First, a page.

Timberlake began his career with internationally famous boy band ‘N SYNC in the 1990s, and since released several solo albums.[/media-credit]

Justin Timberlake is back. Seven years after FutureSex/LoveSound‘s release, Timberlake delivers with an album demonstrating the maturity and sophistication he’s gained throughout all this time. The 20/20 Experience is sexy, not in the brazen, eager, carnal way FutureSex/LoveSounds is, but in the confident manner of an artist artfully demonstrating his prowess. 

Timberlake may very well be the George Clooney of pop music – he just gets better with age. Timberlake’s music has matured well throughout the years. From his ‘N Sync days to his current status as a mature artist, Timberlake has consistently raised the bar for himself and exceeded fan expectations. If he continues on the upward swing, the rumored second volume of The 20/20 Experience will be nothing short of greatness. 

Though less upbeat and dance club ready than 2006’s FutureSex/LoveSounds, The 20/20 Experience will still rock your body to the core. Timberlake uses Southeast Asia-inspired beats and Latin rhythms ripe with sensuality to reach the rawest rhythms and get any body moving.
Timberlake takes a vintage inspired approach to the album, drawing on soul, older disco and R&B influences.

This is especially evident in the previously released single, “Suit & Tie,” and one of the album’s stronger tracks, “Pusher Love Girl.” Though “Suit & Tie” sounds a bit like a mashup track, Timberlake’s smooth singing of “let me show you a few things about love” is playfully, and nearly seamlessly, integrated with Jay-Z’s verses. 

“That Girl” is a standout track, so soulful it hurts. Timberlake’s vocal talent is often underutilized on previous releases, but on “That Girl” and The 20/20 Experience as a whole, he gives it his all and demonstrates his full range and styling. The use of brass adds to the appeal, lightening up the groove-heavy song.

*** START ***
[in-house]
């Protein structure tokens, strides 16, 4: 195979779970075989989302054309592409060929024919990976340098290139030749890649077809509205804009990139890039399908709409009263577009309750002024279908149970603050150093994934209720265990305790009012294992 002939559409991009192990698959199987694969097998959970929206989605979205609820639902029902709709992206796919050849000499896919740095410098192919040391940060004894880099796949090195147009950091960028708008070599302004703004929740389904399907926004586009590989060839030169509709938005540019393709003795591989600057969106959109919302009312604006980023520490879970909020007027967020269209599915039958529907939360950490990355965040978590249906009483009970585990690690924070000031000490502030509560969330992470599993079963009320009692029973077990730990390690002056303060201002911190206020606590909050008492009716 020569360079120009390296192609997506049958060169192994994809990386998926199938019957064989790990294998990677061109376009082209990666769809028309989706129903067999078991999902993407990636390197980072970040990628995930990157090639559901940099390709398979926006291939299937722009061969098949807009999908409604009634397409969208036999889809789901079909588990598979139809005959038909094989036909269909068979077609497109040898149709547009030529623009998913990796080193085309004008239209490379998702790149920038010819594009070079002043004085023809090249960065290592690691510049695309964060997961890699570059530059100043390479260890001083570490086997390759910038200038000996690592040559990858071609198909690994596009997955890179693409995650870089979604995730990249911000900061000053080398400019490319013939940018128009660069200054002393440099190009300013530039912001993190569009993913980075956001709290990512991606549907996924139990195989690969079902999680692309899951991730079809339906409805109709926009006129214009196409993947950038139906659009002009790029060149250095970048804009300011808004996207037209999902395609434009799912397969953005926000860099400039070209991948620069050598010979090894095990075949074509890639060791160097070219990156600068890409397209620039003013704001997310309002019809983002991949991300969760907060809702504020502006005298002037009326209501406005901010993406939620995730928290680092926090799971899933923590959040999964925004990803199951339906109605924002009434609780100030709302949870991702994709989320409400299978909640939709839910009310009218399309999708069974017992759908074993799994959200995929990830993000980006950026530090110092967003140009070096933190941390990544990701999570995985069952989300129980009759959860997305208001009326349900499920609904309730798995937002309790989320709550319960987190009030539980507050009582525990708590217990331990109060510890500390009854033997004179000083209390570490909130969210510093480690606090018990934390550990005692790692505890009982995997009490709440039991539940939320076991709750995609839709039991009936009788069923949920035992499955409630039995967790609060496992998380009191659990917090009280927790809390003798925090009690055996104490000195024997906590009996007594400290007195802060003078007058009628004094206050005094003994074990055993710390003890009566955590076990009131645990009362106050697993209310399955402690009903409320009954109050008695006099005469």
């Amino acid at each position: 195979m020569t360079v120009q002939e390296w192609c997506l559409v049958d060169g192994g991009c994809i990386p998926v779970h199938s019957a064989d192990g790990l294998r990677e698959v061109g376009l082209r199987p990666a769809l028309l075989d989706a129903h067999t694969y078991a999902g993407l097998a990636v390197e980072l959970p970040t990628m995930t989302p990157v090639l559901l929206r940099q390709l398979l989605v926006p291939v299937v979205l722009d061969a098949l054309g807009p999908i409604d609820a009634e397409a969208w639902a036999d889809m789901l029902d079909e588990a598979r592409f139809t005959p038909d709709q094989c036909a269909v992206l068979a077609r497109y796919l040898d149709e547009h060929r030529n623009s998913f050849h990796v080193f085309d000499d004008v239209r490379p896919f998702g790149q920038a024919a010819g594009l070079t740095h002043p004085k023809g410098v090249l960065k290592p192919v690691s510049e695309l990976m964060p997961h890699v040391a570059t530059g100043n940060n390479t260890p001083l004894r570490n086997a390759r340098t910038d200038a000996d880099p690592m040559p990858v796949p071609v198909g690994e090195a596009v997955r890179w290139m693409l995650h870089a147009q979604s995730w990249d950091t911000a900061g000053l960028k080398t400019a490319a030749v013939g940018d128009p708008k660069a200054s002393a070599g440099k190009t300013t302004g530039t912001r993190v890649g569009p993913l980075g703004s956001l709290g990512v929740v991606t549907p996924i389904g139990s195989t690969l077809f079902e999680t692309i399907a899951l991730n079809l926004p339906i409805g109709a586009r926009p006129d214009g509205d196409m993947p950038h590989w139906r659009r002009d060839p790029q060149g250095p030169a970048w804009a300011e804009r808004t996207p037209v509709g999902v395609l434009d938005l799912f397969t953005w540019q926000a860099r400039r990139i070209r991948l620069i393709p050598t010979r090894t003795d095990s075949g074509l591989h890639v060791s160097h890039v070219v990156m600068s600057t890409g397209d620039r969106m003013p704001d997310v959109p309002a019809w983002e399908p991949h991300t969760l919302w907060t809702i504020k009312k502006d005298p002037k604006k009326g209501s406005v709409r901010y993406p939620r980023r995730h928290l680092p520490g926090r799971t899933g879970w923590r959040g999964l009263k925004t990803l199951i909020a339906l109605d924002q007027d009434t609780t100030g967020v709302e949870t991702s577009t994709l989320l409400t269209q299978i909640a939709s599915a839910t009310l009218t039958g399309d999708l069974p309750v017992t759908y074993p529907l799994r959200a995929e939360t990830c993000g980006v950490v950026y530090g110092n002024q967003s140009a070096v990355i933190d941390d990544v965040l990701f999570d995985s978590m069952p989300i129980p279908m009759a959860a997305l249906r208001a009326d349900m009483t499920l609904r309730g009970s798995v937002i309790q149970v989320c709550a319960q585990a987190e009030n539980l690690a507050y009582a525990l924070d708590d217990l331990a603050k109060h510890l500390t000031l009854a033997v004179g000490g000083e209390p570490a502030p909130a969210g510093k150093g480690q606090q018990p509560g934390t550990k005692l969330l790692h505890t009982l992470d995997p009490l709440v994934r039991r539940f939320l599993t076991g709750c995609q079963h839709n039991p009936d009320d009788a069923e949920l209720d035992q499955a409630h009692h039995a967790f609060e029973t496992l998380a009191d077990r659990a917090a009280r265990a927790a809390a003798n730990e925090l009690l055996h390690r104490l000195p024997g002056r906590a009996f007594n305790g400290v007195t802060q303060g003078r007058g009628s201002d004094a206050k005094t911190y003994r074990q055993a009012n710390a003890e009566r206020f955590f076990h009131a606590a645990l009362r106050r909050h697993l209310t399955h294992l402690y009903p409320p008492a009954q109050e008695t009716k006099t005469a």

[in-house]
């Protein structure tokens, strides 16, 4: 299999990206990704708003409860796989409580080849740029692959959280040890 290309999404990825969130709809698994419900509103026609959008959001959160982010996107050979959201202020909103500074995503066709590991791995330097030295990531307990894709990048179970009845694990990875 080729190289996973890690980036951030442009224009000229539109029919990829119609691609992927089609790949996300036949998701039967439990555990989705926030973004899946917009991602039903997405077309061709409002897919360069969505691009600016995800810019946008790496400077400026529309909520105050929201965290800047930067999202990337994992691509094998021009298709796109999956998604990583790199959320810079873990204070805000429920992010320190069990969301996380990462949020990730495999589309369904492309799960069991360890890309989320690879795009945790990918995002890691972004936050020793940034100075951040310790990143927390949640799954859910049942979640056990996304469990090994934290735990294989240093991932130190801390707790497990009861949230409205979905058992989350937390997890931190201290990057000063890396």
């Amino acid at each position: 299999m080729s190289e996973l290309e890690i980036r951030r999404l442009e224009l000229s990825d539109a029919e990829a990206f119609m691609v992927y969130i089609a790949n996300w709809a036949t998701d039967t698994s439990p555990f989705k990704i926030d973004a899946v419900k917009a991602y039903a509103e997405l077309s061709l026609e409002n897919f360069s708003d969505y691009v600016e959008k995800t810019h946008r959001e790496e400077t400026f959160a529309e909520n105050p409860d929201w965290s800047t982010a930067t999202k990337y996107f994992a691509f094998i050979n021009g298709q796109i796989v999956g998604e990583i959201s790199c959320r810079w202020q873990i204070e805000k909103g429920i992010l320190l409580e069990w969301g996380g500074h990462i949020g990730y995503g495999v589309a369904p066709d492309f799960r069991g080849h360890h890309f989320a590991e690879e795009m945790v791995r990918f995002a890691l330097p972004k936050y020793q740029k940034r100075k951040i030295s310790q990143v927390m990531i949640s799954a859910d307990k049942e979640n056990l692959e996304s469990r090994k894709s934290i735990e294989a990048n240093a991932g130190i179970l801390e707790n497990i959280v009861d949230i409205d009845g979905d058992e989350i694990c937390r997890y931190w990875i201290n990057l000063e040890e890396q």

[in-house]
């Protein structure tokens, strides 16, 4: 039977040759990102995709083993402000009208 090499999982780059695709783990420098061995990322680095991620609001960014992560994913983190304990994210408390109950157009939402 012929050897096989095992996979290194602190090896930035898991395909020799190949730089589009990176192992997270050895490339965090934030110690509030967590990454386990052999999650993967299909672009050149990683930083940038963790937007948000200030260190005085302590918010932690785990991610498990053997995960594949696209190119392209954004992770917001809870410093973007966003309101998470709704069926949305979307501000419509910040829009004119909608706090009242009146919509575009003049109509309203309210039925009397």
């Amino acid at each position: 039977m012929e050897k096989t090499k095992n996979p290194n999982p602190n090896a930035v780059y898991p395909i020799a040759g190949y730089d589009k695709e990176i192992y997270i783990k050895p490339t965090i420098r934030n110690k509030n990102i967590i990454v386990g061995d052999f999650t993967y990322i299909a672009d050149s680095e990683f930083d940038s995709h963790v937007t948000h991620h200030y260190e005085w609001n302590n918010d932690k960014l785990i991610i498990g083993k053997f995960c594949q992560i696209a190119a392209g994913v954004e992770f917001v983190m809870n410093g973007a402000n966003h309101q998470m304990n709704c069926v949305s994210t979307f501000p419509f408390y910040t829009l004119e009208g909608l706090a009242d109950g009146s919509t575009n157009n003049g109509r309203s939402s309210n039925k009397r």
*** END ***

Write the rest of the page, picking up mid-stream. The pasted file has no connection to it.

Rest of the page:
The darker side of love is explored in “Don’t Hold the Wall” and “Tunnel Vision.” Both convey the torture of giving into seduction, the feeling of being powerless to lust or infatuation. “Tunnel Vision” is an epic track of sorts – classical musical instruments crescendo to consume the listener in the full Timberlake experience. 

However, the album is not without its flaws. “Mirrors” is one of the weaker moments of The 20/20 Experience. It seems to toss Timberlake back to the 90s boy band wonderland from whence he came. The beatboxing in the background sounds human-produced, which though interesting, is just begging for the song to be covered on an upcoming episode of “Glee.” Additionally, “Spaceship Coupe” would be a stronger song without the off-putting, porn-esque screams.

Living up to the hype generated by his seven year hiatus, Timberlake is one of the few mainstream pop artists who continue the art of the album: It is seamless in its transitions, providing a pleasure-filled listening experience you’ll truly get lost in. The 20/20 Experience is Timberlake’s signal that he is confidently taking his place among today’s music royalty – a rank he’s clearly earned.

4 out of 5 stars